I recently went on my own personal weight loss journey.
Eventually, with hard work and determination, I was able to reach my goal. I lost 21 pounds (18kg) in just under a year.
I knew from experience that losing the weight was the easy part.
It was keeping it off that was hard.
The daily battle of keeping the weight off!
So far, I am winning this battle. I have managed to keep the weight off.
I have done this by setting two daily goals:
- Make sure my weight does not go above 196 pounds (89kg)
- Measure my weight every day
Setting this upper weight limit allows me to stay focused. If I get too close to this weight, I know that I need to try harder over the next few days.
So why am I telling you about my weight?
Websites are Overweight
According to the latest statistics from HTTP Archive in the last 3 years we have seen an increase of 45% in the overall size of mobile sites. With a 32% increase on desktop.
This size increase has happened at a time when most people use their mobile to browse the internet.
Mobile networks are slow.
Although the release of fast 5g networks will help. Most of your users are still using slow 3g networks.
Your website needs to be fast on these slow networks.
The web must go on a diet.
So how does the web go on a diet?
We need to employ the same 2 actions I do to keep my weight down.
- Set a size limit (budget) for your website
- Measure the size of the website every day
This will ensure that your site stays light and healthy.
In this post, I will show you exactly how you can set a budget for your website.
Then I will show you in technical detail how you can keep measuring the weight of your website every day.
Setting A Budget
In the last post, Website Performance Metrics I gave you the three stages of a website load.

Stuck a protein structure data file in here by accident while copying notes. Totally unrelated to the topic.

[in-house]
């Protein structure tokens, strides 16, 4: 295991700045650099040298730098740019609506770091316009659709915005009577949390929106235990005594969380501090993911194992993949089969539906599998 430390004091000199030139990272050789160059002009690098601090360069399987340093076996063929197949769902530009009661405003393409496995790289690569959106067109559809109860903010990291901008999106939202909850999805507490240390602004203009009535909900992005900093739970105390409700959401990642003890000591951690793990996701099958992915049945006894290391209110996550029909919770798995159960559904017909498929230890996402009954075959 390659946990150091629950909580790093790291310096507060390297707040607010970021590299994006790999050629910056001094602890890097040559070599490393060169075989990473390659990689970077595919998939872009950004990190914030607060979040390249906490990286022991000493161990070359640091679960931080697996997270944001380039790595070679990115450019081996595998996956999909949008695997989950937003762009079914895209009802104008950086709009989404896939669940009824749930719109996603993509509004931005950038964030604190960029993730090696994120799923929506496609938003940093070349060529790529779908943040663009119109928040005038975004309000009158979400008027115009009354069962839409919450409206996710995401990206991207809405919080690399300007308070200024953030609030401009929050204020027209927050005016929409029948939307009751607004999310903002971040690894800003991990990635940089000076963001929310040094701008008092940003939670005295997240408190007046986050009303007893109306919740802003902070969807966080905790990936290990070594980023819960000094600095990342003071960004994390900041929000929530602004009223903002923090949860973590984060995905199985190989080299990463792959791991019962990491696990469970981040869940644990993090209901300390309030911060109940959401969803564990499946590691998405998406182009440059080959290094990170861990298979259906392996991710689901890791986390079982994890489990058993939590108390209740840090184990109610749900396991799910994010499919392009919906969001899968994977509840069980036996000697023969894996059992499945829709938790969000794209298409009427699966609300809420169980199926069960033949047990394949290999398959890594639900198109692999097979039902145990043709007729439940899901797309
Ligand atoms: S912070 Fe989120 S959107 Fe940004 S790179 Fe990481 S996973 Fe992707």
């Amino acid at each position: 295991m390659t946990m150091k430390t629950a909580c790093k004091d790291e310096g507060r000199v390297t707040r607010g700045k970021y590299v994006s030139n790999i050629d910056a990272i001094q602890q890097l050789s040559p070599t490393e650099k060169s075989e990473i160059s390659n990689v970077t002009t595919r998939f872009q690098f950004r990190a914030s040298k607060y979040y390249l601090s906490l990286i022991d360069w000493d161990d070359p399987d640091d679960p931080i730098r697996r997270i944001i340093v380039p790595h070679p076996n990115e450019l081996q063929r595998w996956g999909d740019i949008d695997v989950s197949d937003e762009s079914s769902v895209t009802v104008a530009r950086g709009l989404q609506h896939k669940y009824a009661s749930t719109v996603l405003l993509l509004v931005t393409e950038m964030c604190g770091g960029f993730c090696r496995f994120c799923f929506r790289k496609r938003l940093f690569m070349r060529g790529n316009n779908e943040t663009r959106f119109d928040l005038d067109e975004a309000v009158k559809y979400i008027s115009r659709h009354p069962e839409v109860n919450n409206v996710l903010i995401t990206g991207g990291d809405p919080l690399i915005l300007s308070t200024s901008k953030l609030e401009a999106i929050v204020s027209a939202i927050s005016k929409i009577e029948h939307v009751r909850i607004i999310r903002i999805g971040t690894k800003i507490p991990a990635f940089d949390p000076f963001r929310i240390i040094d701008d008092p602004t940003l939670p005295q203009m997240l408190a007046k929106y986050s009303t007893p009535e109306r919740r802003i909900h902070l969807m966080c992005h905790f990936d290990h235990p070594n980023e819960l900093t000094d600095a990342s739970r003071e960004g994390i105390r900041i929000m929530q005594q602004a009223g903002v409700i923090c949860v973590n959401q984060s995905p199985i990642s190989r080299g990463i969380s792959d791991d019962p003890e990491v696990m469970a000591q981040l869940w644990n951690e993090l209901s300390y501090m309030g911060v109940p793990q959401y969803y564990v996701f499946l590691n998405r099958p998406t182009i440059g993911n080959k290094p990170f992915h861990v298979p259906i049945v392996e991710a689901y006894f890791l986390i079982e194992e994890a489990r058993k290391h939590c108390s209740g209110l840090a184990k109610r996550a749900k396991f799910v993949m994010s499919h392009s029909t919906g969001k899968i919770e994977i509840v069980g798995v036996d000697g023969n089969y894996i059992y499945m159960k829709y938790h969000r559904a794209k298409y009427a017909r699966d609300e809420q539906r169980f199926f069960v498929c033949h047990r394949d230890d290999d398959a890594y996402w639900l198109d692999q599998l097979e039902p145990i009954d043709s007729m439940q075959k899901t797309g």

- Page is loading
- Page has loaded
- Page is responsive
The last stage “Page is Responsive” is the stage we can measure the page weight.
We are only interested in this last stage as this is when the user starts interacting.
Once the “Page is Responsive” stage is complete the browser has downloaded all of the files it needs to show the page to the user.
To measure the time it takes to get to the “Page is Responsive” stage, we use the metric Time to Interactive (TTI).
The page weight directly affects the TTI. To keep the site loading speed fast, we need to reduce the number of files that are being loaded and the size of these files.
TTI is measured in seconds and we can use the Google Lighthouse tool to get this metric.
What is a good TTI time?
We have discussed in Webpage Performance Factors about performance and bounce rate.
A site that takes longer than 3 seconds to load on mobile will lose traffic by up to 44%.
If we need to hit a TTI of 3 seconds, how big does the page weigh?
Luckily, I have a tool for you that will take away the guesswork.
The tool is called the Performance Budget Calculator.
It uses data obtained from real-world devices and websites so that we can get an accurate idea of how quickly a page will load.